Pass Rusher on Bears' Agenda Even if They Won't Say So
Ryan Pace's mouth says one thing, but his actions seem to say something else.
And This has nothing to do with a Bears quarterback.
The Bears have been talking a lot with edge rushers at the combine and even before that at all-star games, all the while their real linebacker needs seem to be inside where Nick Kwiatkoski and Danny Trevathan are free agents.
It's enough to make someone think they really don't mean any of the praise they've heaped on outside linebacker Leonard Floyd, that possibly they've decided the $13.2 million he's due this year could be better spent elsewhere.
The company line keeps coming on Floyd even as his averages in tackles, quarterback hits, sacks and passes defended have declined the past two years over his first two years.
"I think Leonard wants to be more productive as a pass rusher, we want him to be more productive there too," Pace said at the combine. "He's close in a lot of areas when you look at the pressures and those things. He just needs to finish a little better on the quarterback.
"But I think when you're evaluating him, you have to factor in everything. His run defense, his ability in coverage. We consider him our SAM outside linebacker, so we value what he can do in coverage and think sometimes that goes a little underrated for what he does in that area, for a guy that's of his stature. Not many outside linebackers can drop in coverage like he does, so that's a factor."
Perhaps they're trying to finally bring in a third outside pass rusher who would be able to do something more than get an occasional QB pressure and stop the run, like Aaron Lynch does.
It is also possible the latter is true and they're keeping Floyd with an extended contract on terms allowing cap relief this year from the non-guaranteed salary.
Regardless, according to some defensive edge players at in their NFL scouting combine interviews, as well as web sites like Bear Report, the Bears reps have spoken to Michigan State's Kenny Willekes, LSU's K'Lavon Chaisson, Florida's Jonathan Greenard and Jabari Zuniga, Penn State's Yetur Gross-Matos and Tulsa's Trevis Gipson.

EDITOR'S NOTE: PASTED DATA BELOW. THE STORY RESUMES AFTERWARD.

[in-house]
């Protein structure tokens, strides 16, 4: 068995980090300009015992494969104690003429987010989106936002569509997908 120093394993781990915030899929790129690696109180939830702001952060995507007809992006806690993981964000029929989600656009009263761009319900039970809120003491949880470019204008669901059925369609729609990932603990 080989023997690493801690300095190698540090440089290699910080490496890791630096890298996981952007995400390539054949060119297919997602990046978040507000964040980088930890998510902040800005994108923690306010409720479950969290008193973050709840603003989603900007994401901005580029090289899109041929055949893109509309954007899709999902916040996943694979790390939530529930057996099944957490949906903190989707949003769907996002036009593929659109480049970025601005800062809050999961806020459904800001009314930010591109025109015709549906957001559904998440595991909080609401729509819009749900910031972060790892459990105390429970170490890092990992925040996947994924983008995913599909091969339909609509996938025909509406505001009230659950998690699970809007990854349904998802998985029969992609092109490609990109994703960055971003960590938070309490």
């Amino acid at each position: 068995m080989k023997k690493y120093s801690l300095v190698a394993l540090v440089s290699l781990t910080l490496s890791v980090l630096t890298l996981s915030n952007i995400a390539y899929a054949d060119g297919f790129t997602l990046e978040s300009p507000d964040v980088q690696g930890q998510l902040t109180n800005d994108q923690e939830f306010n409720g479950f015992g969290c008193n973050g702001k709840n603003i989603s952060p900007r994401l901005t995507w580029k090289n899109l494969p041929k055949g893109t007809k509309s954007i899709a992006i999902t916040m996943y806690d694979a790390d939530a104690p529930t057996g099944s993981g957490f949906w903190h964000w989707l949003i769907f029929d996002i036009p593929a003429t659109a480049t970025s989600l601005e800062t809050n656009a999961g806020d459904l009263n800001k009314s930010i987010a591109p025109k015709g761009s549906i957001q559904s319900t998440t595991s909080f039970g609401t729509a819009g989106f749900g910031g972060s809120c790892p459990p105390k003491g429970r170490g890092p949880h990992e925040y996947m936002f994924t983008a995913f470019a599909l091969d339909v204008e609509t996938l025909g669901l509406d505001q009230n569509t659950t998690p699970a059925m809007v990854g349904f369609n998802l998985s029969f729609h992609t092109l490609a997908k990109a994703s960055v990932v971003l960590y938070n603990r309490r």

Some of these players are never going to fall anywhere near where the Bears select in Round 2 or later. Chaisson is especially unlikely to be available.
Penn State's Gross-Matos might slip to 43 where the Bears select. He finished with 18 1/2 sacks and 36 1/2 tackles for loss for Penn State. He patterns his play after Broncos outside linebacker Bradley Chubb.
"I watched a lot of his tape when I was in my early years of college," Gross-Matos told reporters at the combine. "He never stops moving on film. That’s something I was always envious of. I always wanted to put that in my name."
Gross-Matos had to overcome the death of his father to drowning and his older brother to a lightning strike and it all made him realize how strong his mother was.
"My mother, Sakinah, she's a phenomenal, phenomenal woman," Gross-Matos said. "And she sacrificed a lot. She lost a lot. And she just keeps positive. She’s the most positive person I know. I’ve got endless love for my mother. She’s the best woman I know."
Michigan State's Willekes had 23 1/2 career sacks and 49 tackles for loss after starting out as an inside linebacker and moving to the defensive line. At the Senior Bowl, he made two sacks and attracted a ton of attention.
"You saw it was a coming-out party, I had two sacks but if you watch my college film I've been doing that for three years at Michigan State," Willekes said. "I expected to go there and dominate."
Florida's Greenard had 19 1/2 sacks and 38 1/2 tackles for loss and transfered from Louisville, and his teammate Zuniga had 18 1/2 sacks and 33 tackles for loss in his career.
Greenard transfered to Florida from Louisville and faces the same question about playing 3-4 outside linebacker or 4-3 end many players his size confront.
"That's what kind of separates me from a lot of guys in my position," Greenard said. "I mean I’ve played in the 4-3, I’ve played in 3-4, I played 4-2-5, you name it. Regardless I can fit in any system. I can stand up and be a 3-4 guy, I'vee also played a true big end in a 4-3."
As for Chaisson, if you ask him there's no chance he'll fall anywhere and the Bears would somehow have to trade up into Round 1 to get him.
"I'm the most valuable player in this draft," Chaisson said. "When you hire someone, do you want someone that speaks one language or three languages? I can speak three—rush the passer, drop in coverage and I can play the run."